Belfast Telegraph

Climb down off the stilts girls, fashion's going flat

By Aisling O'Connor

Four from the top and two from the bottom – the numbers just don't add up for former Countdown co-host Carol Vorderman, who has just broken her nose in a horrific clash with a wall after a tumble down a flight of stairs.

The brainiest of Granada's army of mid-morning lipstick hosts now seems anything but smart. By her own admission, she ran down a stairwell in four-inch heels – with her hands in her pockets.

Many are wondering if the Loose Woman had a greased wheel at the time of her fall, or if the whole thing was a nose-job cover-up.

The bigger issue, though, is the rise and fall of the high heel. We're sorry to say it ladies, but in the name of health, safety and dignity, stilt-walking in the name of fashion is on the out.

If we can't walk in them, are likely to sustain injuries and can't really afford them, why on earth do we wear them?

Like men following a football team destined to fail, many women experience twisted enjoyment from the physical and financial pain of association with their skyscraper heels.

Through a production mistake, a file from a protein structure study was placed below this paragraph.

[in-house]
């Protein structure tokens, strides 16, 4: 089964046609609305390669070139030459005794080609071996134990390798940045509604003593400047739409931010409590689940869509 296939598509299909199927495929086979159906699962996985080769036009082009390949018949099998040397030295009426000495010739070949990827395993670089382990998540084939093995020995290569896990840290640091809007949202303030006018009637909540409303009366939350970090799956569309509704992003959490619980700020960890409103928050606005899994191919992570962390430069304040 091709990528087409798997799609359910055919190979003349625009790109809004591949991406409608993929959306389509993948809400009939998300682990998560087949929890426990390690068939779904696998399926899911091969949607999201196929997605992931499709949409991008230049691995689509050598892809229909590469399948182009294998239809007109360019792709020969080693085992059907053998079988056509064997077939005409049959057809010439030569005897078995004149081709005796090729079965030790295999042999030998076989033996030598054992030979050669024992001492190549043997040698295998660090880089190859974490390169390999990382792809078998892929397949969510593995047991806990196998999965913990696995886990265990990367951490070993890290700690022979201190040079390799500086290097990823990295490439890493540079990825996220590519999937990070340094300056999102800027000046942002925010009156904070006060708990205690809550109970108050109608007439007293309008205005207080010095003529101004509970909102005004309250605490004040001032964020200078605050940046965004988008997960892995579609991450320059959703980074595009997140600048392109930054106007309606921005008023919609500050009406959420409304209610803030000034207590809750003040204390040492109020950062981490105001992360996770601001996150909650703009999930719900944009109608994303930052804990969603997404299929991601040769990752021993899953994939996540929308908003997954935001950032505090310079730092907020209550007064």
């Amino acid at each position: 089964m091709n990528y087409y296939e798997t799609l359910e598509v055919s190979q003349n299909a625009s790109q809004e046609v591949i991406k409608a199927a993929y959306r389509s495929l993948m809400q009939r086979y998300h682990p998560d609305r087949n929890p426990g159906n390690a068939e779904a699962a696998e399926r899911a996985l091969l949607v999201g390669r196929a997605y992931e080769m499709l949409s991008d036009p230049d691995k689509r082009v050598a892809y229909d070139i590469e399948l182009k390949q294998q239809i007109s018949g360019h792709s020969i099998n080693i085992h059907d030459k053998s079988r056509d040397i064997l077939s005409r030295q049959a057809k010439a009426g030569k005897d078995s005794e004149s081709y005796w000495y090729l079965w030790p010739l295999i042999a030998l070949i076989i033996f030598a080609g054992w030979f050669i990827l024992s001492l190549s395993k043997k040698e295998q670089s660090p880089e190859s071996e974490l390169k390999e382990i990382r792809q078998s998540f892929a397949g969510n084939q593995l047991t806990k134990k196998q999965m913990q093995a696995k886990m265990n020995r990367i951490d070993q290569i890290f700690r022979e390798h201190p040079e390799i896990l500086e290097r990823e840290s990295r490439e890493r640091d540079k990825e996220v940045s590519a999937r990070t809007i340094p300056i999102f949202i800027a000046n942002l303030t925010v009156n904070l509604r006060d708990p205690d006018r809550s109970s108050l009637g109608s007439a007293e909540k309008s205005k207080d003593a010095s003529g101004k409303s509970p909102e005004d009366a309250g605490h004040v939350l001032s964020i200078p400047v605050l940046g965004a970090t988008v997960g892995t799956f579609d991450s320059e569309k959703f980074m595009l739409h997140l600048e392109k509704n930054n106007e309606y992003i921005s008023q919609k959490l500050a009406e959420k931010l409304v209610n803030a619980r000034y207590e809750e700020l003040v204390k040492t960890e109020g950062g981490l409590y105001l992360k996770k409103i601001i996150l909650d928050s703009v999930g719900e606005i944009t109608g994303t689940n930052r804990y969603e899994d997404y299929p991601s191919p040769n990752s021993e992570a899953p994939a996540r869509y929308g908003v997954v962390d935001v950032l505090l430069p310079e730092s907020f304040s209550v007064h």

Egged on by chauffeur-driven celebrities who only actually stand for half-an-hour a day, women have been fooled into thinking that the pain is worth the prestige.

Admitting to a shoe fetish delivered instant sophistication in the early-2000s. The retail antics of the Sex And The City TV version of Imelda Marcos, Carrie Bradshaw, imparted upon a generation that a wall of designer shoe boxes is the ultimate personal goal. What the lovers of hiked-up fashion didn't seem to get is that they look ridiculous. They might look good for five minutes at the top of the stairs, before a literal or figurative tumble in self-respect.

Fear not, even before Vorderman had her senseless mishap, fashion and celebrity were waving the flat pump. In 2009, Posh professed her love of high heels, in spite of a reported case of bunions.

But cut to 2013 and you'll find pared-back fashion designer Vicky professing her love of a simple flat Chelsea boot and more evidence of a sartorial transformation courtesy of a heel-less collaboration with Manolo Blahnik.

Stylists have been steadily taking the height down a few notches, as the likes of Michelle Obama and Marc Jacobs dictated the new wave.

While Mrs Obama has single-handedly okayed it for the working mothers of America to embrace a ballet flat and kitten heel, this season Jacobs reinvented the 1960s winkle-picker for the new Millennium.

So while, in theory, high heels are the embodiment of power, style and confidence, no other accessory or garment causes as much damage to the feet, bank account, gait and ego. It's time to give up the ghost, girls.

Belfast Telegraph


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